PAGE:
BACKSTORY: I've worked on many land based large diesel engines and all had large crankcases which contained the engine oil. As these were stationary engines some models crankcases were baffled while others were not. The baffled crankcase engines were locomotive engines often used in stationary applications. If the ship engines are dry sump and they shutdown for low oil pressure due to low supply tank levels the lubricating oil supply system design is defective. I have never seen a control room operation and control system without low oil pressure and low oil level alarms set to initiate without a generous margin to allow corrective action well before the engine shutdown levels are reached. Another possibility is that the control room operator was absent, unqualified or disabled.

If the engines are not dry sump lubricated I would hope the crankcases are baffled for the purpose of ensuring oil supply to the oil pump. The crankcase design for ship propulsion engines should be designed specifically to supply oil beyond the tipping capability of the ship.

It will be interesting to read the investigators report on the incident. Meanwhile I'll see what I can learn about the ship propulsion system.

Re: VIKING SKY Engine Problem

Posted: Thu Mar 28, 2019 11:27 am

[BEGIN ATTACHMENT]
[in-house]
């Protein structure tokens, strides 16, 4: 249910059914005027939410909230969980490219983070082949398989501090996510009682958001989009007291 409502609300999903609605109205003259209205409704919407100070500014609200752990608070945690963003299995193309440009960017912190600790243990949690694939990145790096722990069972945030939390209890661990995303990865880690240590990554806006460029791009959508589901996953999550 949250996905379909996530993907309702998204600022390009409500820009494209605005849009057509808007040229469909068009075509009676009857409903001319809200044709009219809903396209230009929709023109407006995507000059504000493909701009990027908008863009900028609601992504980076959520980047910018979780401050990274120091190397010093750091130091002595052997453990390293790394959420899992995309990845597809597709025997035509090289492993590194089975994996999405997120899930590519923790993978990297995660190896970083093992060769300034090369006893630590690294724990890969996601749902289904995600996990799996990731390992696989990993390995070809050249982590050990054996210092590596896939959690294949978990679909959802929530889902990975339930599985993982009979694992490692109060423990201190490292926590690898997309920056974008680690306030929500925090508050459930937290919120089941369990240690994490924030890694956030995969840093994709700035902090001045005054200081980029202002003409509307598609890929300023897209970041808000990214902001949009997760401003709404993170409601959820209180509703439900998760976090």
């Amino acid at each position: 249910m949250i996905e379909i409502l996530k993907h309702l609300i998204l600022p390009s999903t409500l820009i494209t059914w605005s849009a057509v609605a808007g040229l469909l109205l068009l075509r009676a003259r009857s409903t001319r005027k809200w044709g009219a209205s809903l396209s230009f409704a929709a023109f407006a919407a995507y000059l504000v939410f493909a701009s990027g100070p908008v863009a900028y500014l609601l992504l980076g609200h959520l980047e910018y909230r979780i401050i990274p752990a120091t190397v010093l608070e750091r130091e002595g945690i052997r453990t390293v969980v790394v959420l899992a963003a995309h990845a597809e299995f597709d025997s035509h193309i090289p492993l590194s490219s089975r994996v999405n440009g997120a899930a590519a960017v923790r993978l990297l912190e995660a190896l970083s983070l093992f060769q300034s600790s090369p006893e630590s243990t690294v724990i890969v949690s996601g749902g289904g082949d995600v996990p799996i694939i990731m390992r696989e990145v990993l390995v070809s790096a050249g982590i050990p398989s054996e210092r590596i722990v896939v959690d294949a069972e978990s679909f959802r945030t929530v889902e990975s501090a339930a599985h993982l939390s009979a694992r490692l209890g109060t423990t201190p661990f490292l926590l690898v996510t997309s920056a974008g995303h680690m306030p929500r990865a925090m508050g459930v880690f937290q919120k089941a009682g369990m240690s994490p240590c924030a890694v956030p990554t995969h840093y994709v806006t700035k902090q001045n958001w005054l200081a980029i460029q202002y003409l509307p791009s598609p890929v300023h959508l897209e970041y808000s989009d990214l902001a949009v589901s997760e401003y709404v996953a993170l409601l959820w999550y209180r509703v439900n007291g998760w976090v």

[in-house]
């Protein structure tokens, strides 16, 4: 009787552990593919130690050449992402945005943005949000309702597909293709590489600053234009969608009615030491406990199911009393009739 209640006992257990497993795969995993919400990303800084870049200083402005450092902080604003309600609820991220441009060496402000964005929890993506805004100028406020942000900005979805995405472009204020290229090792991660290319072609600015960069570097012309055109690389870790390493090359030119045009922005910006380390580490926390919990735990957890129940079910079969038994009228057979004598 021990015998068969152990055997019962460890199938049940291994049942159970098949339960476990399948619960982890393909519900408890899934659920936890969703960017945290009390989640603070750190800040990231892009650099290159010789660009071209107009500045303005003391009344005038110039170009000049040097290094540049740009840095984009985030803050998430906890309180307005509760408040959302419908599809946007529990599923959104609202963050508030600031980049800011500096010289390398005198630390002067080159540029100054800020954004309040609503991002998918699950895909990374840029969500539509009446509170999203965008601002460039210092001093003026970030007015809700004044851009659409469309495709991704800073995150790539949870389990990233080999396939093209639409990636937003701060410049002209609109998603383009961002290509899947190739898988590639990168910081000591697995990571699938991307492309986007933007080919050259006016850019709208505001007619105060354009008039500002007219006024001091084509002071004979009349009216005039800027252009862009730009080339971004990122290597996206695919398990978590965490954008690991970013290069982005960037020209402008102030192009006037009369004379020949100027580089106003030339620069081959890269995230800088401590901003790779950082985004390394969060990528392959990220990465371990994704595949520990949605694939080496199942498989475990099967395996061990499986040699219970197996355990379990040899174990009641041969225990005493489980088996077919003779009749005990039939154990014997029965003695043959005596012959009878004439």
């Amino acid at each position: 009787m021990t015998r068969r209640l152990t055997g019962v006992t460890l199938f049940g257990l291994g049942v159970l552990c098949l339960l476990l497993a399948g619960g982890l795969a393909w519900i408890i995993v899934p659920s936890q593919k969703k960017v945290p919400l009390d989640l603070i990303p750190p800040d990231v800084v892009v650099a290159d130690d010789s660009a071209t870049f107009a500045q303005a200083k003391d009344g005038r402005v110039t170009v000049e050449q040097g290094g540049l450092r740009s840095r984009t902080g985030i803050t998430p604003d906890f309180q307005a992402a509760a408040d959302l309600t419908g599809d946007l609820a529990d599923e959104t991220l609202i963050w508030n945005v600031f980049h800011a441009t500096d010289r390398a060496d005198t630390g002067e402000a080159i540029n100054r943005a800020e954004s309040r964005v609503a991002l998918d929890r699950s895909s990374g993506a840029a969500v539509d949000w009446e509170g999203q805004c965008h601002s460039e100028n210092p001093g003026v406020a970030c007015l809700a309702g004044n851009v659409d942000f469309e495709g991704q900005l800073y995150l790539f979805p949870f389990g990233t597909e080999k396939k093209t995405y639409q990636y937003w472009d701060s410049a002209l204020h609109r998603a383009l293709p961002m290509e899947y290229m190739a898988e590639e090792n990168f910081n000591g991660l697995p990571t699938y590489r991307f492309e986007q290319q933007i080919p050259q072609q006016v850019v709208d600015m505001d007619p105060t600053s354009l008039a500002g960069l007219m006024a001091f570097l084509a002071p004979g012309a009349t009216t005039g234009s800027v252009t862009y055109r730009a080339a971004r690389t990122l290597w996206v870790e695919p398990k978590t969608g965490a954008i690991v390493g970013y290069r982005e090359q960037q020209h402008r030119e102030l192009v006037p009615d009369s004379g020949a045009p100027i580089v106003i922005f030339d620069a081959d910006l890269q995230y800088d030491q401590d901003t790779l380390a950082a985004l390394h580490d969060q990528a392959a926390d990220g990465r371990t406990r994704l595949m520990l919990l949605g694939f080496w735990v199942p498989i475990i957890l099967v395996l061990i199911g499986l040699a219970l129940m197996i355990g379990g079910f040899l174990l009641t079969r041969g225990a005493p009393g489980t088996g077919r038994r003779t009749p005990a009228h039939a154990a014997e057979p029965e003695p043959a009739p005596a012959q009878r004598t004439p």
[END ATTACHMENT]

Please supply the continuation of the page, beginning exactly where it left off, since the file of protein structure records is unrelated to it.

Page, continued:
by jimh
Commercial ships are built to conform with ratings from classification societies. I am sure that the VIKING SKY had approved configurations for the lubricating oil system. But clearly something unanticipated occurred.

Re: VIKING SKY Engine Problem

Posted: Thu Mar 28, 2019 11:47 am
by jimh
After the incident has occurred, the question has arisen: should the ship have sailed in the face of such rough weather?

This is another example of the master of a vessel being under pressure to conform to a schedule. For the ship's master to decide to not sail would have exposed the ship line to possible expenses in compensation for the passengers aboard whose cruise would not have been as planned or as paid for. The master faced two risks: the risk of the ship making a passage in bad weather, and the risk that his superiors would reprimand him if the ship did not adhere to its schedule.

These same opposing interests affected the master of EL FARO. In that case the ship also tried to adhere to its schedule in the face of rough weather. EL FARO sailed into a major hurricane and sank, with loss of the entire ship and all hands.

The loss potential for VIKING SKY while transiting a lee shore in rough weather and adrift with no propulsion was enormous. That a catastrophe was avoided was miraculous. The master's decision to sail in rough weather will likely now be viewed in a very harsh light.

Re: VIKING SKY Engine Problem

Posted: Thu Mar 28, 2019 2:13 pm
by jimh
For a major cruise ship to lose propulsion is not unheard of. The very modern, very luxurious ship QUEEN MARY 2 lost propulsion on all four engines on September 23, 2010 while at sea and was adrift. About one hour passed before propulsion power was restored. After the accident was investigated, shipping classification societies were encouraged to make new recommendations to prevent such incidents from reoccurring.